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Tuesday, February 27, 2024

Singapore Airlines On Slow But Steady Road To Recovery

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While monthly progress is happening at Singapore Airlines, the pace of change seems far too slow now that travel restrictions are largely gone.

It doesn’t seem that long ago that airlines would typically throw capacity at a market or cut prices at any potential opportunity that appeared on their horizon. Each month we look at the Singapore Airlines Group and many other airlines, and a new post-COVID pattern has emerged, prioritizing load factors ahead of capacity and a more cautious approach to growth.

The slow pace of real recovery continues

Scoot Boeing 787

Photo: Scoot

In December, Singapore Airlines Group, which includes Singapore Airlines and Scoot, again inched closer to pre-COVID levels. The group carried 2.689 million passengers in December at a passenger load factor (PLF) of 89.7%, more than four times as many passengers as it carried in December 2021. However, in December 2019, the group carried 3.543 million passengers at a PLF of 87.6%, meaning that passenger numbers last month have only recovered to 76% of pre-COVID levels.


On the capacity front (as measured by M seat-km), the group operated at 12,631.6 in December 2022 compared to 15,716.9 in the same month in 2019. In its monthly results released a few hours ago, Singapore Airlines Group said that “capacity was 6.9% higher in December 2022 compared to the prior month [November], reaching 80% of pre-COVID-19 levels during the month.” The announcement added that the group “carried 20.7 million passengers in 2022, up nine-fold from 2021.”

Far too many airlines, and airports, continue to mix and match their reports with comparisons from different years depending on the aspect being measured. What relevance is there in measuring a 351% increase in passengers compared to December 2021 or a nine-fold increase from 2021 to 2022?

With travel and border restrictions now essentially a thing of the past, surely it is time to simply make all comparisons back to 2019 and paint a clear picture of how close the airline is to full recovery from the pandemic. This is not a criticism aimed solely at Singapore Airlines, but how long can we measure things like mishandled bags, flight cancelations or poor on-time performance referenced to the dark days of COVID?

Why is capacity so restrained?

singapore airlines 777-300ER

Airfares are reaching levels that make flying too expensive for many, yet airlines are holding back capacity to keep their load factors at all-time highs. In Australia, the competition regulator took the unprecedented step of warning airlines, including Qantas, not to unreasonably hold back capacity as a tool to push airfares higher.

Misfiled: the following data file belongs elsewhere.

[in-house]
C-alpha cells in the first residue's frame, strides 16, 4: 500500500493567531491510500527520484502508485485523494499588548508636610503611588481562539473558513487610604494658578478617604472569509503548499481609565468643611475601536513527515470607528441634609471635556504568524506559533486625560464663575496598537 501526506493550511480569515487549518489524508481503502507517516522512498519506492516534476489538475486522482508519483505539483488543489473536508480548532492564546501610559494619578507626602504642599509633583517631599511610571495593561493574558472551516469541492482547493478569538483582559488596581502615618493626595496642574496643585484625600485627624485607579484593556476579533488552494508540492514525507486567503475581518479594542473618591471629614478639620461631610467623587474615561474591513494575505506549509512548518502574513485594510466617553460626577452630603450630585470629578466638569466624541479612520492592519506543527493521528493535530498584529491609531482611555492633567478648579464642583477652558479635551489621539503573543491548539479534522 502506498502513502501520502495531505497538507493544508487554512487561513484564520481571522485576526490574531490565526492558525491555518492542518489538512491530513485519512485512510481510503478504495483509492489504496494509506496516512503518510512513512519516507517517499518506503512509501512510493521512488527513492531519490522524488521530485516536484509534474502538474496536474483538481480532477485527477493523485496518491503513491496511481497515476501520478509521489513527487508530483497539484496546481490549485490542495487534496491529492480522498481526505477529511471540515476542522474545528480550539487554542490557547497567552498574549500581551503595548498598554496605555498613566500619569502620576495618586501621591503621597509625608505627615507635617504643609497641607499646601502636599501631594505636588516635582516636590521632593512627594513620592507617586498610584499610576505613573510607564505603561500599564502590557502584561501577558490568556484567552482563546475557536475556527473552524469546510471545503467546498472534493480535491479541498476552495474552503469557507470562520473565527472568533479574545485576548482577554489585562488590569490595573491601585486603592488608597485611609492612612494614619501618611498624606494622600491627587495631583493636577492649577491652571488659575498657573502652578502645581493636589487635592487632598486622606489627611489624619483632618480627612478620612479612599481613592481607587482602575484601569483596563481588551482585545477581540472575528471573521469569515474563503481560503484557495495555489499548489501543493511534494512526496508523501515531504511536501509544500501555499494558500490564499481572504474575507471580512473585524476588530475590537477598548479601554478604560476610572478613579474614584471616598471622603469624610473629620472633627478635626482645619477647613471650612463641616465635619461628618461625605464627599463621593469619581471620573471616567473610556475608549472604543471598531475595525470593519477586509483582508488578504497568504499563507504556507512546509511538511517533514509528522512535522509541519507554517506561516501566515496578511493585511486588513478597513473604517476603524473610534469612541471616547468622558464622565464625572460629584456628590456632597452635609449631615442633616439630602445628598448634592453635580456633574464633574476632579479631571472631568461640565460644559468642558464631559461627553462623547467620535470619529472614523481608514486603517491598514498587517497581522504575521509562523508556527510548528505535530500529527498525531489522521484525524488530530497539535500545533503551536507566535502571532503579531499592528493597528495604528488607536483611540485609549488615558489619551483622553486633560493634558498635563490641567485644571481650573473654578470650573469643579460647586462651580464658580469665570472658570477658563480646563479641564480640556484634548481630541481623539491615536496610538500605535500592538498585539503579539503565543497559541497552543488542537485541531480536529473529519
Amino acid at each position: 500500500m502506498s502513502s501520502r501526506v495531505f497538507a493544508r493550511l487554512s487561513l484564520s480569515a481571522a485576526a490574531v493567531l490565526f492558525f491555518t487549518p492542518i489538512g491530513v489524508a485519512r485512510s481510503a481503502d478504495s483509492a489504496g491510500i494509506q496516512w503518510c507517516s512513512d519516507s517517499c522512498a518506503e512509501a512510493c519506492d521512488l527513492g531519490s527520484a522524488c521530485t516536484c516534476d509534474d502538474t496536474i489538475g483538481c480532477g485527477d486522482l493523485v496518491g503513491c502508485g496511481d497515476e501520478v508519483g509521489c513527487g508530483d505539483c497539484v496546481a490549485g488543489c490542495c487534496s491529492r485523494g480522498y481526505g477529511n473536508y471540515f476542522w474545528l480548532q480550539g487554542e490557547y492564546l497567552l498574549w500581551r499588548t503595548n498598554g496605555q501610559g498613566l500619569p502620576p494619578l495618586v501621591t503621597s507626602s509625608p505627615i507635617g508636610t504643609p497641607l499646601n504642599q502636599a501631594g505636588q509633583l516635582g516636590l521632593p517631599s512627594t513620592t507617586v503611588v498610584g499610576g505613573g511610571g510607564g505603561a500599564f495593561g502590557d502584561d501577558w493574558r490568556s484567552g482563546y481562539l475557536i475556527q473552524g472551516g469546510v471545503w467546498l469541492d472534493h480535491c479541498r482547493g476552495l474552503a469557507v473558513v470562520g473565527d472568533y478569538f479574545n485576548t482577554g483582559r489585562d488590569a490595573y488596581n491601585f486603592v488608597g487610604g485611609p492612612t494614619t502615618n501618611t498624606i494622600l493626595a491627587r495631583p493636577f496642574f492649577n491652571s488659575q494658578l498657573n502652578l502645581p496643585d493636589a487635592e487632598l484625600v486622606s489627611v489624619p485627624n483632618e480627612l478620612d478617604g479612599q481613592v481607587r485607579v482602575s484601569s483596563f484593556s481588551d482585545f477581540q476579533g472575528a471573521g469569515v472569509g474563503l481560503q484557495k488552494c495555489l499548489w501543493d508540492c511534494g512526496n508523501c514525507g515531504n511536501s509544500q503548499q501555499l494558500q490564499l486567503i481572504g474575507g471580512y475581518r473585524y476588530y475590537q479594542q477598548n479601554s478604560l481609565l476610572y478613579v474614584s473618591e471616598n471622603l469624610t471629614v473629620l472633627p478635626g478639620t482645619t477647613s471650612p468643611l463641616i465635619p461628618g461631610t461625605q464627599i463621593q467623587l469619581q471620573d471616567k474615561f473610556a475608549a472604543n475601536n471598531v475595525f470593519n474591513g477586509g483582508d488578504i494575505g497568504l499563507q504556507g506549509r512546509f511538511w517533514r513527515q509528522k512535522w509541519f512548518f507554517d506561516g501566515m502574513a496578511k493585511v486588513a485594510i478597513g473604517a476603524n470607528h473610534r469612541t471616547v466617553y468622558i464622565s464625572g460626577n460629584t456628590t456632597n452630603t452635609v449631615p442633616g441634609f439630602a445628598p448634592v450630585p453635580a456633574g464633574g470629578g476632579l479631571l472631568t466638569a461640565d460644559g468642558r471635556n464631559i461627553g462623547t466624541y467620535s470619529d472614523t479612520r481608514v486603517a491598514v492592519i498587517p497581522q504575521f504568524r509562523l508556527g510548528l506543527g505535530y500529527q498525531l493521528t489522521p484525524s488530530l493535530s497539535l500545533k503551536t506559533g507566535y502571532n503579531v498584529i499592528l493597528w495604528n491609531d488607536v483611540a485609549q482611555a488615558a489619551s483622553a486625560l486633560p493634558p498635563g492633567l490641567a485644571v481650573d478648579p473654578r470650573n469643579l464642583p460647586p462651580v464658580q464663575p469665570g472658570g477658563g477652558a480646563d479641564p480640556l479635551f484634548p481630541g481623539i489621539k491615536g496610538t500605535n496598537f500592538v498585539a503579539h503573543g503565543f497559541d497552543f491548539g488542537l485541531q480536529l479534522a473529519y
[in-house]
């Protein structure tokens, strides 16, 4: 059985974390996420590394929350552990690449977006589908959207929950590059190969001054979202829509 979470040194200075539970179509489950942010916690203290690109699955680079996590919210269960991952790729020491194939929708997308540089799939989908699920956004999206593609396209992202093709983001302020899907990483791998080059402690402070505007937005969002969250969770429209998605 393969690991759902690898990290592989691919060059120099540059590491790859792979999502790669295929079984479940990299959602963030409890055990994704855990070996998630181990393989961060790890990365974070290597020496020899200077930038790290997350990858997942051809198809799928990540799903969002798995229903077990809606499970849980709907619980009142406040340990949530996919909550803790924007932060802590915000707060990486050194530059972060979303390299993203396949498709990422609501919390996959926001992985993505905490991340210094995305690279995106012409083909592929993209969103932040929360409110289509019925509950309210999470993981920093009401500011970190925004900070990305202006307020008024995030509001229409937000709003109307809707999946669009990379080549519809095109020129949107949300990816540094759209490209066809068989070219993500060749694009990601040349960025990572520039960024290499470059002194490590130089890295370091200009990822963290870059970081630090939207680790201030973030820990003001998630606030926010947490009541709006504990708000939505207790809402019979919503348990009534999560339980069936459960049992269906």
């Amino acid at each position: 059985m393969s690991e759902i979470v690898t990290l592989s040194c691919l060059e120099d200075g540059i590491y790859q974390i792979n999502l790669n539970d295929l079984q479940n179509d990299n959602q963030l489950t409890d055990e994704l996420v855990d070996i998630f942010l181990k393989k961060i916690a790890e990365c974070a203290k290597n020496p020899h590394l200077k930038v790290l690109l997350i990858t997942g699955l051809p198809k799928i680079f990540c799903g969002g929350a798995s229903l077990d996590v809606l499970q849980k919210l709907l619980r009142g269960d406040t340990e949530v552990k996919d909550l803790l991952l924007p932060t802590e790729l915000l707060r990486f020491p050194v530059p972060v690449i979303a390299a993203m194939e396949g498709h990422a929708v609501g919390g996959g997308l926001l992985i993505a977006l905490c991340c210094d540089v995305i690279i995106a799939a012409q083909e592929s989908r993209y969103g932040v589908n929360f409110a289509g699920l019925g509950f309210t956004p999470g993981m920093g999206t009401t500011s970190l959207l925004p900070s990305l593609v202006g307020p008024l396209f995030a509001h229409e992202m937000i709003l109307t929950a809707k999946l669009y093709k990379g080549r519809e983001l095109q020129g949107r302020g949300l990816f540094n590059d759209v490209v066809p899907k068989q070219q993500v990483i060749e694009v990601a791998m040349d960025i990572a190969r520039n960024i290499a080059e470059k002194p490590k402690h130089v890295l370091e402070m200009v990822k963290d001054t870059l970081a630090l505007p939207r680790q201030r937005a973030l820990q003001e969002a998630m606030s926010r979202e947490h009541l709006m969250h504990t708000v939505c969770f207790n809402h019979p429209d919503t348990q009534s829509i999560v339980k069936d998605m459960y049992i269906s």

According to fleet data from ch-aviation.com, Singapore Airlines (SIA) and Scoot are operating 177 aircraft of their combined fleet of 213. SIA has 25 listed as inactive, and Scoot has 11 in the same month that the SIA group posted a record load factor of 89.7%, the highest monthly PLF ever in the airline’s history. In SIA’s case, it has some serious capacity sitting on the ground, including 15 Boeing 777ERs, two Airbus A350s and two A380s, while Scoot has two 787-8s inactive.

With the resumption of travel in North East Asia, now also taking hold in China, load factors in that region for both SIA and Scoot are nearly identical to those in 2019. Overall, SIA recorded a PLF of 89.1% and Scoot of 91.6% in December 2022, compared to 87.5% and 88.7%, respectively, in December 2019.

At some point in 2023, airlines will break ranks, start putting more capacity out there, and push fares down to fill those seats. It seems incongruous to be at this point in society’s COVID recovery and still lagging so far behind the passenger numbers and capacity that existed pre-pandemic. If we continue at this pace, airlines such as SIA and many others will move glacially towards full recovery when perhaps a bolder step, like ripping off a band-aid, might be worth consideration.

What are your thoughts on the pace of aviation’s recovery? Please let us know in the comments.

  • Singapore Airlines Airbus A350-941 (2)

    Singapore Airlines

    IATA/ICAO Code:

    Airline Type:
    Full Service Carrier

    Singapore Changi Airport

    Year Founded:

    Star Alliance

    Goh Choon Phong


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